I have explored a little of Moroccan cooking through books such as those from Paula Wolfert, among others, and I wasn't sure what else "Morocco on a Plate" could bring to the table, pardon the pun. Once I started cooking from the book it dawned on me there was quite a but I had been missing from the Moroccan dishes I had chosen to cook in the past. Caroline has a real focus on the nuts and dried fruits used in Moroccan cooking. The combination of sweet fruit with savoury dishes seems odd at first but that is only until eaten. Turns out the combination works harmoniously, with the nuts offsetting the sweetness of the fruit and in turn lifting the meats to another dimension.

I paired Caroline's Chicken Stew with fruits and almonds with couscous with roasted vegetables. Both dishes heavy with fruits and nuts I was worried it would be a cacophony of flavours. It turned out to be two fabulous dishes that when presented on large platters and in deep bowls with a side of the minted yoghurt dip suggested for the couscous was the perfect dinner party meal. Hearty, homely and colourful it was a meal that truly represented Morocco on a plate.

I think the stews are the strong point of the book. These one-pot dishes are easily re-created at home and if done so in a tagine or claypot evokes the rustic nature of Moroccan cooking. The skewered meats whilst can be cooked in the oven or on a gas barbeque will pay you back ten fold if you cook them over some charcoal as would be done in Morocco. The smokiness transforms meats adding a depth of flavour that cannot be achieved any other way. This isn't a technique suggest by Caroline in the book and rarely ever is in cookbooks for fear of putting off the home cook who wants easy and familiar cooking methods but trust me, if you have not cooked over coals it is time to start. I have a little hibatchi that is relatively unintimidating and perfect for a small batch of skewered meats.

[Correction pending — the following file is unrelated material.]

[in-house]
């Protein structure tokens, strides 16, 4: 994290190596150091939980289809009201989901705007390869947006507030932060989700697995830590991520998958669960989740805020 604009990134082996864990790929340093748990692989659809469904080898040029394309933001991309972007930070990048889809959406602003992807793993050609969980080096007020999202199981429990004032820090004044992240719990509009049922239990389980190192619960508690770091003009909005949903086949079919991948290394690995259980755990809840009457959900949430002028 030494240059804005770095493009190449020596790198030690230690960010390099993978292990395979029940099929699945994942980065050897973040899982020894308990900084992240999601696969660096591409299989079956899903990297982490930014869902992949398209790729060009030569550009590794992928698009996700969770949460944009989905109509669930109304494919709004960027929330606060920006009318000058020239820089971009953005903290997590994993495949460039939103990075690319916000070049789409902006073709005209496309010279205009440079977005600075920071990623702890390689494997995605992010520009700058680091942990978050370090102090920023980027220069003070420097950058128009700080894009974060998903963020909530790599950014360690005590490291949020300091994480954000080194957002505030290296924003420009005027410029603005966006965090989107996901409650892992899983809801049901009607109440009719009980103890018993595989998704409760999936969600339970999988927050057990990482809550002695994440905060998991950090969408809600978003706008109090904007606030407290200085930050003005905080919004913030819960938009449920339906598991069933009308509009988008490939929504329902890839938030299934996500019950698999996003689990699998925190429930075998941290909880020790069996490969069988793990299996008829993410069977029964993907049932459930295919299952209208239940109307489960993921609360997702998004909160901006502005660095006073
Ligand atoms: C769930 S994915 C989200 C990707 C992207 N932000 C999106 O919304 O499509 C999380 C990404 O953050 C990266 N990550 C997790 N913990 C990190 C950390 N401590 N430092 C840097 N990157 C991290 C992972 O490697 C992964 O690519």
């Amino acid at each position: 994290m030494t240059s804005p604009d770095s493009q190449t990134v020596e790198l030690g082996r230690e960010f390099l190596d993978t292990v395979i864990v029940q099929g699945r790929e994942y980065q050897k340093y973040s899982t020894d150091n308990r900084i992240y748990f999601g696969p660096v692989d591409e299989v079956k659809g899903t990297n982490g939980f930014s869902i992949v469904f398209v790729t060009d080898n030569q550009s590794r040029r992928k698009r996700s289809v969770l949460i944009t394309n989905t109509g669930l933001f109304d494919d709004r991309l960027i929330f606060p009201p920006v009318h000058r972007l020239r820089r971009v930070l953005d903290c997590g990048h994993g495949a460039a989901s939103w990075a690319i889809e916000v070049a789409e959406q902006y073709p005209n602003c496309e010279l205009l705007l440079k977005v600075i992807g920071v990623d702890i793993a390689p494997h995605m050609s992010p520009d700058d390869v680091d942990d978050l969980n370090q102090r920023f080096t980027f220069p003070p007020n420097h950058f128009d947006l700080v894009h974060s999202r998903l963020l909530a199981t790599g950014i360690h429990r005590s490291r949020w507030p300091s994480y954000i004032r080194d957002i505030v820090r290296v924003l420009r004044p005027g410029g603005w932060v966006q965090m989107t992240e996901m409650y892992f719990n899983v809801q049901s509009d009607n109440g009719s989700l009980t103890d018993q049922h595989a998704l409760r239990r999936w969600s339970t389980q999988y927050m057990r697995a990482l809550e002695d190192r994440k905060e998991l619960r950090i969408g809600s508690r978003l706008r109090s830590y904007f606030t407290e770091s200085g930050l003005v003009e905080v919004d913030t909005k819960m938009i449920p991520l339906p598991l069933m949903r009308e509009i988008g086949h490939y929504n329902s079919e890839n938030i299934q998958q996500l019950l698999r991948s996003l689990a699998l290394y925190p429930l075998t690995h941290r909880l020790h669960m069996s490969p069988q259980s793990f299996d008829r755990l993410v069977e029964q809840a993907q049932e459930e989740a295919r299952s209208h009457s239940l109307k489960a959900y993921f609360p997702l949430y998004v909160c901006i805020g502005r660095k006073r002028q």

As a cookbook collector this book is an appreciated perspective on a broad cuisine. It isn't the only Moroccan cookbook you will ever need but it is an enjoyable read and more importantly, an easy cook and a good eat.

A review copy of this book was supplied by Skyhorse publishing. It is now a treasured part of my cookbook collection and I would highly recommend it for yours as well. Grab your copy here.

Originally posted on Tuesday, 31 October 2017 by

Saturday, 14 October 2017

Luxe Oreo's Recipe

"In 1912, the National Biscuit Company in New York released the Oreo, aka everyone's secret pleasure and the best-selling packaged cookie of all time. Production no longer takes place at the original facility (the building is now Chelsea Market, one of New York's best food halls), but the Oreo's connection to the city lives on in many sweet odes found across town."
Yasmin Newman, Desserts of New York.

I always like bang for my buck when cooking, particularly baking. I don't want to slave away for hours and in the end get average results. These Luxe Oreo cookies from the Desserts of New York hit that particular sweet spot of effort vs pay out. They are relatively easy without being too basic and the results are both aesthetically pleasing which is so important with baked goods and they are moreish beyond belief. Bling them up in any way you choose, I textured the surface of mine with a patterned cake decorating rolling pin. Consider taking a batch to work, it might get you that promotion without having to sleep with the boss.


260 g (9 oz / 1 3/4 cups) plain (all-purpose) flour
150 g (5 1/2 oz/ 1 1/2 Cups) unsweetened (Dutch) Cocoa powder
1/2 teaspoon bicarbonate of Soda (baking Soda)
1/2 teaspoon fine salt
250 g (9 oz) unsalted butter, chopped, softened
220 g (8 oz/1 Cup) caster (superfine) Sugar

250 g (9 oz) mascarpone
125 ml (4 fl oz. 1/2 Cup) thickened (whipping) Cream
150 g (5 1/2 oz/ 1 Cup) pure icing (confectioners) sugar, sifted
1 teaspoon vanilla bean Paste

Preheat the oven to 160°C (320°F) and line two baking trays with baking paper.

Sift the flour, cocoa powder, bicarbonate of soda and salt into a bowl and set aside. Using an electric mixer, beat the butter and sugar in a large bowl for 3 minutes or until light and creamy. Add the flour mixture and beat on low speed until the dough just comes together. Shape into two discs, then wrap one in plastic wrap and refrigerate until needed.

Roll out the remaining dough between two sheets of baking paper until 3 mm. (1/8 in) thick. Using a 7 cm (2 3/4in) round cookie cutter, cut out rounds, rerolling the trimmings, and place on the prepared trays, 3 cm (1 1/4in) apart. Using a 6 cm (2 1/2 in) fluted cookie cutter, make an indent in the centre of the cookies to decorate, if desired.